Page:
Today, I thought I’d review a book I’ve become completely OBSESSED with. And when I say “obsessed” I mean obsessed! I literally EAT, SLEEP, DREAM this book. And to make matters better worse, the author does everything humanly possible to make sure I keep during that DAMN page!

Hunger Games

By Suzanne Collins

The Hunger Games is the first book of three: Catching Fire, and Mockingjay follow. I first heard about Hunger Games maybe a month ago. I heard they were making Suzanne Collin’s book into a movie, but I knew nothing about it. My friend simply described it as about a book where teenagers are chosen to be on a reality show and kill each other off.

One of my favorite short story growing up, is The Lottery. It’s a short story I read in college, by Shirley Jackson. It’s about a small harvest town that holds annual “lotteries” in order to insure good harvests. At first we’re not sure what’s happening. The town is set up for a party, but no one really seems in a party mood, in fact they seem nervous. Each family picks a piece of paper from a box. Whoever has the black dot is the “winner” then in that family they pick again. And again, whoever has the black dot is the victor. Only there is no prize, and what proceeds is a stoning. But the real shocker is when her little son picks up a stone to throw himself…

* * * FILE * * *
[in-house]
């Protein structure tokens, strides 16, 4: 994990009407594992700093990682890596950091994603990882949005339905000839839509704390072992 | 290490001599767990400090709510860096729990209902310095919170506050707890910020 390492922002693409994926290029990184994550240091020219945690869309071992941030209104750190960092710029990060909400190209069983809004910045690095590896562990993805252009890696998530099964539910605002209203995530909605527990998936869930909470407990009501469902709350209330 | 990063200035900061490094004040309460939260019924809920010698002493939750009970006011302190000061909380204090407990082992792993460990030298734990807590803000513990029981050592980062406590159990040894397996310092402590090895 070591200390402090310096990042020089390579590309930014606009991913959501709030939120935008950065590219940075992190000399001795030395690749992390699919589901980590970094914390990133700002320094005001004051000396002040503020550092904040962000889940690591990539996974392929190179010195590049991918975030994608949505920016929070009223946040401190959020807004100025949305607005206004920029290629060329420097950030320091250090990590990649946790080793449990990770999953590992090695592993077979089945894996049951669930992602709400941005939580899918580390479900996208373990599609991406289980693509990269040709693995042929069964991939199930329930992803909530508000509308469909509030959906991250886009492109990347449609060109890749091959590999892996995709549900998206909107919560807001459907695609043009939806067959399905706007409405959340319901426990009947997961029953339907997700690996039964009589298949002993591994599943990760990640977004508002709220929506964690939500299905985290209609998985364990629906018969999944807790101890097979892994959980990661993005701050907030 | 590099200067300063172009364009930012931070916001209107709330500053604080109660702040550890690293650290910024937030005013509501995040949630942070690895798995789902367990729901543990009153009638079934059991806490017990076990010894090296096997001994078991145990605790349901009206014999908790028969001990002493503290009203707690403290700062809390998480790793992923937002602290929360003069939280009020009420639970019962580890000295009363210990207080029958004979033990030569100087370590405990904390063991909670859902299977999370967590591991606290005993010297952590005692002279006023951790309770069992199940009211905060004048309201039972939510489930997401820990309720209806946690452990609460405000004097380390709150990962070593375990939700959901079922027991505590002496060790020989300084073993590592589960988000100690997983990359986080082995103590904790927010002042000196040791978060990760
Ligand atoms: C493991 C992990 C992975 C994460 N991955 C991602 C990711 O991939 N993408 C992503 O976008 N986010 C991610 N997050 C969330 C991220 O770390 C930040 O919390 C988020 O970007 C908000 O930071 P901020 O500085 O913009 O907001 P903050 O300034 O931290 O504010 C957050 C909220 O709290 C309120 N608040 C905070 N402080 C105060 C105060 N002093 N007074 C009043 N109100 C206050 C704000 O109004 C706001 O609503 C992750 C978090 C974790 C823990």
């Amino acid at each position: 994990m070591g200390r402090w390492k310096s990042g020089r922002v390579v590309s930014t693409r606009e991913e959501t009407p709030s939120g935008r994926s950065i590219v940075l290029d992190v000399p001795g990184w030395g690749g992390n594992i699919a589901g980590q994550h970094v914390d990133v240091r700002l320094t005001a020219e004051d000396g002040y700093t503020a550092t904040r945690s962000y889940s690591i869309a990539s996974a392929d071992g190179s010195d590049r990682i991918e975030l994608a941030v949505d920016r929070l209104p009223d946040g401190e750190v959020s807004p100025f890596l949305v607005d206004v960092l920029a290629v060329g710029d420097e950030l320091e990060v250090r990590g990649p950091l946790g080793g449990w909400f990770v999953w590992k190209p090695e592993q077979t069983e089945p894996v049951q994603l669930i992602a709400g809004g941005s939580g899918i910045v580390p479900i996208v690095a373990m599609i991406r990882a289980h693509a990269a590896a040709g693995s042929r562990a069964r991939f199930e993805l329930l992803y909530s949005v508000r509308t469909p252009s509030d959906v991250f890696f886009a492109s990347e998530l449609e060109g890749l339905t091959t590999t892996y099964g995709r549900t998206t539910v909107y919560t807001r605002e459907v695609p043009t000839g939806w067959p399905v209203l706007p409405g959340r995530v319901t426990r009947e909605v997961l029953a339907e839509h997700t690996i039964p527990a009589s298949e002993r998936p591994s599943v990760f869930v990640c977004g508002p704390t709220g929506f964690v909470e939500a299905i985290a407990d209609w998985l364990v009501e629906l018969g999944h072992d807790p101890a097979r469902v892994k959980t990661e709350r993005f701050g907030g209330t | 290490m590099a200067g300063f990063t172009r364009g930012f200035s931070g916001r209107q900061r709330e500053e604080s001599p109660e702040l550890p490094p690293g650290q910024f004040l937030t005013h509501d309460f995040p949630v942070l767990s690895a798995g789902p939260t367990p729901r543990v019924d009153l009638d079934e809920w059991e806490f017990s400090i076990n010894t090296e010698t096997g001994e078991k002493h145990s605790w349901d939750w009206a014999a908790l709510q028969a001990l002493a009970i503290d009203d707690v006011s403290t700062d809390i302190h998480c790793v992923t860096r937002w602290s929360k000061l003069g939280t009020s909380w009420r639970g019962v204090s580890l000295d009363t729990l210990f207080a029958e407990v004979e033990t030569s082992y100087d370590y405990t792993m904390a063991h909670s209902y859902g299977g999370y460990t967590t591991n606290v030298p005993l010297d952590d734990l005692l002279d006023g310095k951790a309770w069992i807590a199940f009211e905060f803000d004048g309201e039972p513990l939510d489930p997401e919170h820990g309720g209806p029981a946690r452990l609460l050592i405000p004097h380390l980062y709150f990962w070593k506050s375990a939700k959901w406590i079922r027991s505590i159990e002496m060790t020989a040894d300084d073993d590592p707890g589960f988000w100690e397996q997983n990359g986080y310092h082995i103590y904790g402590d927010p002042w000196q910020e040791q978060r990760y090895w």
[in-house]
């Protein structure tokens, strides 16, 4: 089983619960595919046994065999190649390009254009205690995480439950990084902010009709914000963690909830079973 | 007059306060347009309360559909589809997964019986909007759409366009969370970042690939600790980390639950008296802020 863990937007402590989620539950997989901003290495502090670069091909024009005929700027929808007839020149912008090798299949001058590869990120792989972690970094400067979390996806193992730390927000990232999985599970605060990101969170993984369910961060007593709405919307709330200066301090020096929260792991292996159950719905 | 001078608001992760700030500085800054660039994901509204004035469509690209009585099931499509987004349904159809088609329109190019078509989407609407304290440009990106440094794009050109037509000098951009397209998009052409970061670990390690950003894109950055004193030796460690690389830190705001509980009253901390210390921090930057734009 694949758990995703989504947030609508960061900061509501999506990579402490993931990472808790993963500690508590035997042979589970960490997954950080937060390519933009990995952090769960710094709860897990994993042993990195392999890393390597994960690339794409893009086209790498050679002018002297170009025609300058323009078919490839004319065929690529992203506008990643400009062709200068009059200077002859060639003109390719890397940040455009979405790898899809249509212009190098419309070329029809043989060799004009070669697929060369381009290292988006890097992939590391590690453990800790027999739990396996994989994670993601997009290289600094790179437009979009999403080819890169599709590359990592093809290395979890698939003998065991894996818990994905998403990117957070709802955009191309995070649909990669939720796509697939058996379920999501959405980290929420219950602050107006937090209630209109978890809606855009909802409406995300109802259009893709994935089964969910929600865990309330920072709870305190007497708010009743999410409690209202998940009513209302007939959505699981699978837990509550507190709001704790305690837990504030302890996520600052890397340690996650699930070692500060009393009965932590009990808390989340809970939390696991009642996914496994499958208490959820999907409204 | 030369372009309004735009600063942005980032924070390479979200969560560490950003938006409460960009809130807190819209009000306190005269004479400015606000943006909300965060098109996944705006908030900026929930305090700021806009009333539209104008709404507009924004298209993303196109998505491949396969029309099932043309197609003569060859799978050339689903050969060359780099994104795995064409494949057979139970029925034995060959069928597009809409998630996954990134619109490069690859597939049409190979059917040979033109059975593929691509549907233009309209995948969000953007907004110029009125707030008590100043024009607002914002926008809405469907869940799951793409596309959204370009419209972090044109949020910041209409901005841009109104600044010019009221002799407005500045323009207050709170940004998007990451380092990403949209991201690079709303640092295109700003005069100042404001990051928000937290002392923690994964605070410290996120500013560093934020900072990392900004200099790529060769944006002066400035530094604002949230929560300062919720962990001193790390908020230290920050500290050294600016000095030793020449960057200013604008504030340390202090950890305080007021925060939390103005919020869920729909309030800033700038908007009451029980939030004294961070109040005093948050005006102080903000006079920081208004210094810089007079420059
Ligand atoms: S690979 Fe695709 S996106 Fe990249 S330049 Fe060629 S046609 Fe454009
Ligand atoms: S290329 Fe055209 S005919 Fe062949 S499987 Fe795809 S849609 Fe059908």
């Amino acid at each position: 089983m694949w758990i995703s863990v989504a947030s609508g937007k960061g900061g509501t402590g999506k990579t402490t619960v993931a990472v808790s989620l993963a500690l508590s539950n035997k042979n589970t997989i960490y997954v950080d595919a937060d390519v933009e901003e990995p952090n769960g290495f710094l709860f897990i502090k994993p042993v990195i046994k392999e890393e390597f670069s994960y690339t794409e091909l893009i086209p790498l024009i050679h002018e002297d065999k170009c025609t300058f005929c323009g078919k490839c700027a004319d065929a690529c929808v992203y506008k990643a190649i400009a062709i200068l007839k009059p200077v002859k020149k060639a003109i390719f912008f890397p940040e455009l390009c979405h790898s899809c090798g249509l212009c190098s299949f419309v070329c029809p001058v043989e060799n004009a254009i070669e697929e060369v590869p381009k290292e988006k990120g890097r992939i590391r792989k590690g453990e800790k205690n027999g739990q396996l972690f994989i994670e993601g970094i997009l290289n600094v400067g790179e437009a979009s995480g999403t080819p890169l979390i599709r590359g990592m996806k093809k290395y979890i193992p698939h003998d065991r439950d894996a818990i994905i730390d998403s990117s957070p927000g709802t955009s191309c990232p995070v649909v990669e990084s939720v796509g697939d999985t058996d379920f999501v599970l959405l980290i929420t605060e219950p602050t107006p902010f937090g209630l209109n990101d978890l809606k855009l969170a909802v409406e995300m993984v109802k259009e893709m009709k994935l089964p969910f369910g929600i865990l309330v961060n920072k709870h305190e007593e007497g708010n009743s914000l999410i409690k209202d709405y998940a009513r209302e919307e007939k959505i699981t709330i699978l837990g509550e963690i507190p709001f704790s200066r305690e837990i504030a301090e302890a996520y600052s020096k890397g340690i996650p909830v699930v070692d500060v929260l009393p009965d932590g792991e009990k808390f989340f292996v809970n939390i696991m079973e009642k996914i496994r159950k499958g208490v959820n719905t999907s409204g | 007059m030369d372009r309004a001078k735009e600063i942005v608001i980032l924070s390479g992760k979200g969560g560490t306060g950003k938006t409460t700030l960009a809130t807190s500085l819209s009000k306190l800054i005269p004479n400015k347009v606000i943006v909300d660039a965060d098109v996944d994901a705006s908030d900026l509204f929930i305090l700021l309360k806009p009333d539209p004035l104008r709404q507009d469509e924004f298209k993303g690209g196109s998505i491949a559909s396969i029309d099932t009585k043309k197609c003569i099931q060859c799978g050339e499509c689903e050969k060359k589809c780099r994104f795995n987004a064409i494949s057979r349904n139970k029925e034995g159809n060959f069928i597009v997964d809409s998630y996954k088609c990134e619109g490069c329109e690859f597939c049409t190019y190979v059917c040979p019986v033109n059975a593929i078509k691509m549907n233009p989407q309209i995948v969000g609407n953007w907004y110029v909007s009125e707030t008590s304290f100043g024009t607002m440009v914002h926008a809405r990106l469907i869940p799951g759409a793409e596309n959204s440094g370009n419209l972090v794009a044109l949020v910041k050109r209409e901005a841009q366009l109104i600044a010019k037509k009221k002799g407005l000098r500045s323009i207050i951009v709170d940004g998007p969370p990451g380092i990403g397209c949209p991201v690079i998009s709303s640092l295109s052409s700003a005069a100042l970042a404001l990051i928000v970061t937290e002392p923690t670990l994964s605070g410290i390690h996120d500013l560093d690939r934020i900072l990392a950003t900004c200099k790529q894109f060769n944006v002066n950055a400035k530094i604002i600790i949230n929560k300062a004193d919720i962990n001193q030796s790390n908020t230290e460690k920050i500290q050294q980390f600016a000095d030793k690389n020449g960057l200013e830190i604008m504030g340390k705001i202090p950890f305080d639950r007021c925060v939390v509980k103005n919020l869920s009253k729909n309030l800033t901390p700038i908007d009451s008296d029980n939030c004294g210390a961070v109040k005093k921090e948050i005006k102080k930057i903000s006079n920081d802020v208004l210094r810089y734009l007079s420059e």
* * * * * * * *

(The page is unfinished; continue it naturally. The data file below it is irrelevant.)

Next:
That short story bears striking similarities to the first book of Hunger Games. The story takes places in a time where North America no longer exits, but has been replaced by a wealthy Capitol surrounded by 12 Districts (there used to be more but they were destroyed when the citizens tried to rebel.) In order to keep the District’s citizens from rebelling against Capitol, as well as keep population under control, and the wealthy people wealthy, Capitol holds the Hunger Games every year.

In the Hunger Games two teens (ranging from age 12-18) from each district are chosen, and all of the kids are thrown into an arena to fight to the death on live TV. Katniss Everdeen, our heroine, is forced into the games where her little sister draws the “short straw” and Katniss volunteers to take her place. One thing Katniss has always been is a survivor, hunting food, hiding from Capitol, bending the rules. Maybe she could survive this, even if District 12 hasn’t had a winner in over 30 years.